What is effective communication, besides selecting stories and writing/sharing about them well? Ten years ago it was necessary to print and mail every update letter. However, today it is almost wholly a waste of time, not to mentions expensive. Notice, that I did not say a total waste of time, there are a few instances where a mailed newsletter is necessary. For example, you might have a great aunt who does not own a computer, well, send her a monthly newsletter. Also, a once a year mailing could be helpful, for example, a Christmas letter or a letter communicating the vision for a new season of ministry. Outside of a few exceptions, there are a plethora of free and more effective avenues of communication. Here is a brief overview, we will discuss these more in-depth in future posts:

Blogging – the rise of blogging is a hipster phenomenon. It has become massively popular. However, it has to be done exceptionally well. Noone will visit your blog unless there is a rotating door of relevant and up-to-date information, stories, pictures, and videos. Most individuals create a blog just because they believe that they need one and then once it is designed they do nothing with it for months or years to come. Also, traffic does not magically happen to stumble across your blog. You will also need to have a vision and a plan of action to drive visitors to check out your blog. For example, maybe in one of your print newsletters or e-mails, you encourage your readers with a sentence like, “if you would like to read more or to see a video, please visit my blog…”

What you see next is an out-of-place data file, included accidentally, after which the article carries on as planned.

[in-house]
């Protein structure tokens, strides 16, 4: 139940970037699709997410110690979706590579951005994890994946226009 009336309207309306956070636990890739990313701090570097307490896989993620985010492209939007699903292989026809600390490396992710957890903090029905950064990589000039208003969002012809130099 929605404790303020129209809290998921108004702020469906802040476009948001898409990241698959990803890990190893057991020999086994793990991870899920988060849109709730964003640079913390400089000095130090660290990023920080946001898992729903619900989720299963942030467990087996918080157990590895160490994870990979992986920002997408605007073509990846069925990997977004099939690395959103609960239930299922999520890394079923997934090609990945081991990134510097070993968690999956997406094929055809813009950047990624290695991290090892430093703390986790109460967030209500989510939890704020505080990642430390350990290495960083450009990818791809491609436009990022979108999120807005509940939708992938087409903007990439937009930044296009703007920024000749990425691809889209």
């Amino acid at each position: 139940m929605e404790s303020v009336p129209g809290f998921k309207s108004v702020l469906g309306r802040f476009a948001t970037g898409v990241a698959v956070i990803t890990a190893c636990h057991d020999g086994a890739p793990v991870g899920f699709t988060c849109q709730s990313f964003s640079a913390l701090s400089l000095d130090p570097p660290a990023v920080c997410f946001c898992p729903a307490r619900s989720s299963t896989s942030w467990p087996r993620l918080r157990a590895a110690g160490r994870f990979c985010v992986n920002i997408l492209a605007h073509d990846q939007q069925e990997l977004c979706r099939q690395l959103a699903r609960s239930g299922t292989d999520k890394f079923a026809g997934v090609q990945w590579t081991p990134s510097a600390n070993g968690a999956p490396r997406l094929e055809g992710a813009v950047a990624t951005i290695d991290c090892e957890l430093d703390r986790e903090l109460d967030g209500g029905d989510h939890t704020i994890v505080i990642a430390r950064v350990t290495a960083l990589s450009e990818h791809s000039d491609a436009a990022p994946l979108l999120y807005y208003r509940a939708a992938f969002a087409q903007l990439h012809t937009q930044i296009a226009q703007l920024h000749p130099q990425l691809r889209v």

Vlogging – At this point, you might say, “gesundheit.” A vlog merely is a blog with videos. Please don’t tune out if you are not technically savvy. This task has become and is becoming easier and easier. Everywhere in the world I go I see people with smartphones. All of which are equipped and ready to record a simple thirty-second video. Also, every modern computer comes equipped with amateur friendly video editing software that anyone can learn to use in a matter of minutes after watching a few YouTube tutorials. I still remember when one of our missionaries in Europe recorded a short three-minute video of her day. She showed us her flat (apartment), the corner store she purchases produce from, and the coffee shop she runs in the city center (it was the ministry outreach of our church plant there). This video was AMAZING! It connected the people in the states to her life. For a few minutes, it removed the ocean that separated us and took us into her life. A side benefit is, she got tones of views and her financial support shot up. Don’t be intimidated by the technology side. Learn how to do it and find help.